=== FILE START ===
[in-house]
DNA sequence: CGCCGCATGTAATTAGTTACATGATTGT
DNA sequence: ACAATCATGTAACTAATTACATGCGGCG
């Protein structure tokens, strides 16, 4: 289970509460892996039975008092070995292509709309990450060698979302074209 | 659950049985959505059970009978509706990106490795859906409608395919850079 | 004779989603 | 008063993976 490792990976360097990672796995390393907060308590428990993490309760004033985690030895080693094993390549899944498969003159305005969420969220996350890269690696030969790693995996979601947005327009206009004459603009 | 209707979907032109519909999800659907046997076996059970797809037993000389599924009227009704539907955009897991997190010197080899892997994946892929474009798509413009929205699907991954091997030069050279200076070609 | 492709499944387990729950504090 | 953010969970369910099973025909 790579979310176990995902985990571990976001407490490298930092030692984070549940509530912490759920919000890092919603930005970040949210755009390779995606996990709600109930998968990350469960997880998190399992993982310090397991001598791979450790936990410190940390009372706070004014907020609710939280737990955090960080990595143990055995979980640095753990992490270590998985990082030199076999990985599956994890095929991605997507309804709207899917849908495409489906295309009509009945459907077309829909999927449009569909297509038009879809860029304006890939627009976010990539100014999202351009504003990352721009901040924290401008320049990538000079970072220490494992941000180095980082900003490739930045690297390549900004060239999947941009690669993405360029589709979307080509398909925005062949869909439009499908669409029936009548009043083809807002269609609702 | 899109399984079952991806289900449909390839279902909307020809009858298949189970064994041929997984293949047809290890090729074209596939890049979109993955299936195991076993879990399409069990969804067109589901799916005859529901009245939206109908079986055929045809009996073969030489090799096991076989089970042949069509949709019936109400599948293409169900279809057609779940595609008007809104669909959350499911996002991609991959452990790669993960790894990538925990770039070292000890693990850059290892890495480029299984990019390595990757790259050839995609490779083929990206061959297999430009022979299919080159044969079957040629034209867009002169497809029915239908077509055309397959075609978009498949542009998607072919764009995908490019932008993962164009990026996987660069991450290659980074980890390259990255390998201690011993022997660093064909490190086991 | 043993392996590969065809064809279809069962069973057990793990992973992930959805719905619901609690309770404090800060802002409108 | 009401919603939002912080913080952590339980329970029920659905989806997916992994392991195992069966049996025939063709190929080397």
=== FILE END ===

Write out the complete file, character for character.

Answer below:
[in-house]
DNA sequence: CGCCGCATGTAATTAGTTACATGATTGT
DNA sequence: ACAATCATGTAACTAATTACATGCGGCG
């Protein structure tokens, strides 16, 4: 289970509460892996039975008092070995292509709309990450060698979302074209 | 659950049985959505059970009978509706990106490795859906409608395919850079 | 004779989603 | 008063993976 490792990976360097990672796995390393907060308590428990993490309760004033985690030895080693094993390549899944498969003159305005969420969220996350890269690696030969790693995996979601947005327009206009004459603009 | 209707979907032109519909999800659907046997076996059970797809037993000389599924009227009704539907955009897991997190010197080899892997994946892929474009798509413009929205699907991954091997030069050279200076070609 | 492709499944387990729950504090 | 953010969970369910099973025909 790579979310176990995902985990571990976001407490490298930092030692984070549940509530912490759920919000890092919603930005970040949210755009390779995606996990709600109930998968990350469960997880998190399992993982310090397991001598791979450790936990410190940390009372706070004014907020609710939280737990955090960080990595143990055995979980640095753990992490270590998985990082030199076999990985599956994890095929991605997507309804709207899917849908495409489906295309009509009945459907077309829909999927449009569909297509038009879809860029304006890939627009976010990539100014999202351009504003990352721009901040924290401008320049990538000079970072220490494992941000180095980082900003490739930045690297390549900004060239999947941009690669993405360029589709979307080509398909925005062949869909439009499908669409029936009548009043083809807002269609609702 | 899109399984079952991806289900449909390839279902909307020809009858298949189970064994041929997984293949047809290890090729074209596939890049979109993955299936195991076993879990399409069990969804067109589901799916005859529901009245939206109908079986055929045809009996073969030489090799096991076989089970042949069509949709019936109400599948293409169900279809057609779940595609008007809104669909959350499911996002991609991959452990790669993960790894990538925990770039070292000890693990850059290892890495480029299984990019390595990757790259050839995609490779083929990206061959297999430009022979299919080159044969079957040629034209867009002169497809029915239908077509055309397959075609978009498949542009998607072919764009995908490019932008993962164009990026996987660069991450290659980074980890390259990255390998201690011993022997660093064909490190086991 | 043993392996590969065809064809279809069962069973057990793990992973992930959805719905619901609690309770404090800060802002409108 | 009401919603939002912080913080952590339980329970029920659905989806997916992994392991195992069966049996025939063709190929080397």